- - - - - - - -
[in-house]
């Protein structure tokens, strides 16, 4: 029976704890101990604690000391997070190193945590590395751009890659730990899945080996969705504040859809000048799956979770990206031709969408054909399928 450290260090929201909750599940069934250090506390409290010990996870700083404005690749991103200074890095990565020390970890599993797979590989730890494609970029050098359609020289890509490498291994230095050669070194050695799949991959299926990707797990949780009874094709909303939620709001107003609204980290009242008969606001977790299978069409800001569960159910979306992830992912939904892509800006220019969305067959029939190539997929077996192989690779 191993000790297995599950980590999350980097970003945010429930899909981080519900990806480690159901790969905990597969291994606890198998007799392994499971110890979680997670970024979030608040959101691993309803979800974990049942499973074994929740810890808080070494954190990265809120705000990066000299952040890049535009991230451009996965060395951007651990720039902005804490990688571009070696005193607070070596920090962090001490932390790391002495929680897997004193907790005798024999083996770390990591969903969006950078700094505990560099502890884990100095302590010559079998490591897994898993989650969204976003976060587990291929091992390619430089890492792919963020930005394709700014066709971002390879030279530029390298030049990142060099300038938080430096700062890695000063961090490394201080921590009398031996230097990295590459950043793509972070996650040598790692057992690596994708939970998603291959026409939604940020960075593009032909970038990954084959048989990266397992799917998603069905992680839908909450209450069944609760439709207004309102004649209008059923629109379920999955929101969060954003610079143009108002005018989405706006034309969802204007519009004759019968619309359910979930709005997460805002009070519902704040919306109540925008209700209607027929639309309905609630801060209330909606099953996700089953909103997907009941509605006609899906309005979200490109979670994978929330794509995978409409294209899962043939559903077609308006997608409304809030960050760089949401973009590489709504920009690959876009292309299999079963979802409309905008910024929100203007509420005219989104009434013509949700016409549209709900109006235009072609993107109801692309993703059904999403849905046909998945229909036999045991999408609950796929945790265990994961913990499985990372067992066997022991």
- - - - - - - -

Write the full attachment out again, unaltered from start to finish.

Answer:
[in-house]
């Protein structure tokens, strides 16, 4: 029976704890101990604690000391997070190193945590590395751009890659730990899945080996969705504040859809000048799956979770990206031709969408054909399928 450290260090929201909750599940069934250090506390409290010990996870700083404005690749991103200074890095990565020390970890599993797979590989730890494609970029050098359609020289890509490498291994230095050669070194050695799949991959299926990707797990949780009874094709909303939620709001107003609204980290009242008969606001977790299978069409800001569960159910979306992830992912939904892509800006220019969305067959029939190539997929077996192989690779 191993000790297995599950980590999350980097970003945010429930899909981080519900990806480690159901790969905990597969291994606890198998007799392994499971110890979680997670970024979030608040959101691993309803979800974990049942499973074994929740810890808080070494954190990265809120705000990066000299952040890049535009991230451009996965060395951007651990720039902005804490990688571009070696005193607070070596920090962090001490932390790391002495929680897997004193907790005798024999083996770390990591969903969006950078700094505990560099502890884990100095302590010559079998490591897994898993989650969204976003976060587990291929091992390619430089890492792919963020930005394709700014066709971002390879030279530029390298030049990142060099300038938080430096700062890695000063961090490394201080921590009398031996230097990295590459950043793509972070996650040598790692057992690596994708939970998603291959026409939604940020960075593009032909970038990954084959048989990266397992799917998603069905992680839908909450209450069944609760439709207004309102004649209008059923629109379920999955929101969060954003610079143009108002005018989405706006034309969802204007519009004759019968619309359910979930709005997460805002009070519902704040919306109540925008209700209607027929639309309905609630801060209330909606099953996700089953909103997907009941509605006609899906309005979200490109979670994978929330794509995978409409294209899962043939559903077609308006997608409304809030960050760089949401973009590489709504920009690959876009292309299999079963979802409309905008910024929100203007509420005219989104009434013509949700016409549209709900109006235009072609993107109801692309993703059904999403849905046909998945229909036999045991999408609950796929945790265990994961913990499985990372067992066997022991």